Over the last three weeks I have quit practically everything that could be considered a crutch cold-turkey. Even donuts. And I effing love donuts.
I have been allowing myself a cup of tea now and again though, because seriously. This is painful.
It all started for two reasons.
1. I wanted to see just what exactly was effecting me, and how.
2. I have started “working” (and by working I mean being tortured) on dealing with issues of past trauma.
Apparently, the story with trauma is that people are supposed to grieve it before they can move on. When it is particularly gruesome, however, a lot of folks just cram those feelings in a bottle, stick a cork on it, and shove it in the back of the mental closet somewhere.
Meanwhile, over the last few years whatever was in that bottle has fermented, and it is stinking up the place. From what I understand, I am supposed to uncork the bottle, experience all of the negative emotions and memories (without me repressing them again) a little bit at a time, and then dispose of the bottle in some biohazard area.
So grieving + cleaning = potential elimination of (at least some of) my PTSD problems that have been getting quite bad.
I am no psychologist, so this is a very rudimentary understanding.
Taking in the upsetting information in chewable bites has been tricky. Part of me wants to absorb as much of it as I can at once to try and get it over with, but it doesn’t work that way.
It is like treading water, and someone hands me a bowling ball with some magic healing words on it. I try, as fast as I can, to read the words on the ball before it pulls me to too far down to safely drop the ball and swim back up to the surface. If I hold onto it for too long, I could potentially drown.
Then I keep getting handed a hundred more bowling balls.
Anyway, there are also theories that partaking in anything that will numb my emotions will only prolong the process and make it worse, because seeking solace in anything that will numb things will ultimately just repressing them again, even though it feels better.
I have only been working on this for about two weeks now, but it took months to whip myself into the sort of mental frenzy where opening pandora’s box seemed like a good idea, rather than something that should stay hidden for all eternity.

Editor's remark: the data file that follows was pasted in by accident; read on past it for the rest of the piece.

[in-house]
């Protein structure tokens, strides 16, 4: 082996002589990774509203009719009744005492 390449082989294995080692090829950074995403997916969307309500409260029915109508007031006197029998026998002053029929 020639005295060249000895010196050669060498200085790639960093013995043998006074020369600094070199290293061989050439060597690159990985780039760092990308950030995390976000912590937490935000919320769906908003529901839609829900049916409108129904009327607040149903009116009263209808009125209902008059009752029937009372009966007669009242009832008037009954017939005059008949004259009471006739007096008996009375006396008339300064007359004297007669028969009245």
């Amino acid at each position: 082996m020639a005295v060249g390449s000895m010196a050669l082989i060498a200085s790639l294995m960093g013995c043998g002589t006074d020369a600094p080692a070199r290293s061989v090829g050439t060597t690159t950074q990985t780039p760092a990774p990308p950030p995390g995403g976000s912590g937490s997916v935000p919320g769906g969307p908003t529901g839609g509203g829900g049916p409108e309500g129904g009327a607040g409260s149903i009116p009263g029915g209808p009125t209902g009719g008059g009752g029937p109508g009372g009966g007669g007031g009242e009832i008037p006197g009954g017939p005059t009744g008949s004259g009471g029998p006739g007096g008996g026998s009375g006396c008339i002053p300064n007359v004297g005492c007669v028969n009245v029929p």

I really find the idea of this whole experience terrifying, but I know that is how PTSD operates. It keeps me from getting help by instilling in me the terror associated with having to re-live the ordeal(s) over and over again, while screwing around with my life in silly-yet-serious ways in the meantime.
Of course, one of the books I have says I will likely get depressed while I’m trying to work out all of these negative emotions swirling around, which is just peachy. I am not entirely convinced that this intense ball of conflicting emotions really got the ball rolling on the mixed episodes I had been having. The whole thing is extremely unpleasant and makes me want to flail around, and then my face has been hurting from clenching my jaw so hard. This week has been easier, I am working on some kind of dance I can do to step into and out of the ick.
At this point, like with the Lithium, I am being handed a model of something that has worked for other people. It is rather unpleasant (and definitely yucky), but this is something I have to try because there is the chance it might work.
Right now in my life, the universe is being somewhat stingy about the opportunities it gives me to improve my symptoms -for bipolar disorder, for anxiety, but for PTSD especially. There isn’t a pill for PTSD, unfortunately, and pretty much all of the “helpful” sorts of drugs associated are antidepressants, which I clearly cannot take.
I’ve been trying hard to keep an open mind about this, and I know it will ultimately feel much worse before it begins to feel better, but at least there is a chance it will feel better.
Because leaving that bottle to rot certainly did more harm than good.